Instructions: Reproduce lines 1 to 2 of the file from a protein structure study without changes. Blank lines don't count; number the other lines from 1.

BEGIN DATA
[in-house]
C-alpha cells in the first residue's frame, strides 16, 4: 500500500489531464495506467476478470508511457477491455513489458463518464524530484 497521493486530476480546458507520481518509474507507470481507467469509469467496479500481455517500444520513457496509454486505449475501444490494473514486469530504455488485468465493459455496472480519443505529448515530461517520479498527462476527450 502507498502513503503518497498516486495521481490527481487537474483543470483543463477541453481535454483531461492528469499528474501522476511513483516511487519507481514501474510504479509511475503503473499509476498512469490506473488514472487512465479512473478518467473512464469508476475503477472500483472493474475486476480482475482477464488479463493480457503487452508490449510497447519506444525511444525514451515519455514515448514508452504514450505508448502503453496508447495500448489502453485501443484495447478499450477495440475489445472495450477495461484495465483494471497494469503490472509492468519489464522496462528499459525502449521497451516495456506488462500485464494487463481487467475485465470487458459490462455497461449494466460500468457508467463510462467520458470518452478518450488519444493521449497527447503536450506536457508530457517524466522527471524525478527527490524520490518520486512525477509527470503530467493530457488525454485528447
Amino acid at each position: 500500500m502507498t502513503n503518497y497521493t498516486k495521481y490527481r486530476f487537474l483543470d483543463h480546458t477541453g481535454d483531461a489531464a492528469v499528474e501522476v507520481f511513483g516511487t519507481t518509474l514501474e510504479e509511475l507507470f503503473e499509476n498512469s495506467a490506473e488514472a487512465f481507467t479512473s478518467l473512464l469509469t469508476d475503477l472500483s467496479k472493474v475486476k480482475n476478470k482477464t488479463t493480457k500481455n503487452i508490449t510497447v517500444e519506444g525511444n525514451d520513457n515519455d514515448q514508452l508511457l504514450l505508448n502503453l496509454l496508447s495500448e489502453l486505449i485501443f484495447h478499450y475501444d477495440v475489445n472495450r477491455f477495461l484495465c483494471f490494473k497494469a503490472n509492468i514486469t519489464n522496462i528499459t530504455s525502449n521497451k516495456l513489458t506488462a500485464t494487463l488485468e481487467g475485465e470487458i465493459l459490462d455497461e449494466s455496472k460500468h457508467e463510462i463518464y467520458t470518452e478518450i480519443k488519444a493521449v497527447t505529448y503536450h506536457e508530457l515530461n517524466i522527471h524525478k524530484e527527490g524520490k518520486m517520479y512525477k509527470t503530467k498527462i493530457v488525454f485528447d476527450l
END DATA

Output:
[in-house]
C-alpha cells in the first residue's frame, strides 16, 4: 500500500489531464495506467476478470508511457477491455513489458463518464524530484 497521493486530476480546458507520481518509474507507470481507467469509469467496479500481455517500444520513457496509454486505449475501444490494473514486469530504455488485468465493459455496472480519443505529448515530461517520479498527462476527450 502507498502513503503518497498516486495521481490527481487537474483543470483543463477541453481535454483531461492528469499528474501522476511513483516511487519507481514501474510504479509511475503503473499509476498512469490506473488514472487512465479512473478518467473512464469508476475503477472500483472493474475486476480482475482477464488479463493480457503487452508490449510497447519506444525511444525514451515519455514515448514508452504514450505508448502503453496508447495500448489502453485501443484495447478499450477495440475489445472495450477495461484495465483494471497494469503490472509492468519489464522496462528499459525502449521497451516495456506488462500485464494487463481487467475485465470487458459490462455497461449494466460500468457508467463510462467520458470518452478518450488519444493521449497527447503536450506536457508530457517524466522527471524525478527527490524520490518520486512525477509527470503530467493530457488525454485528447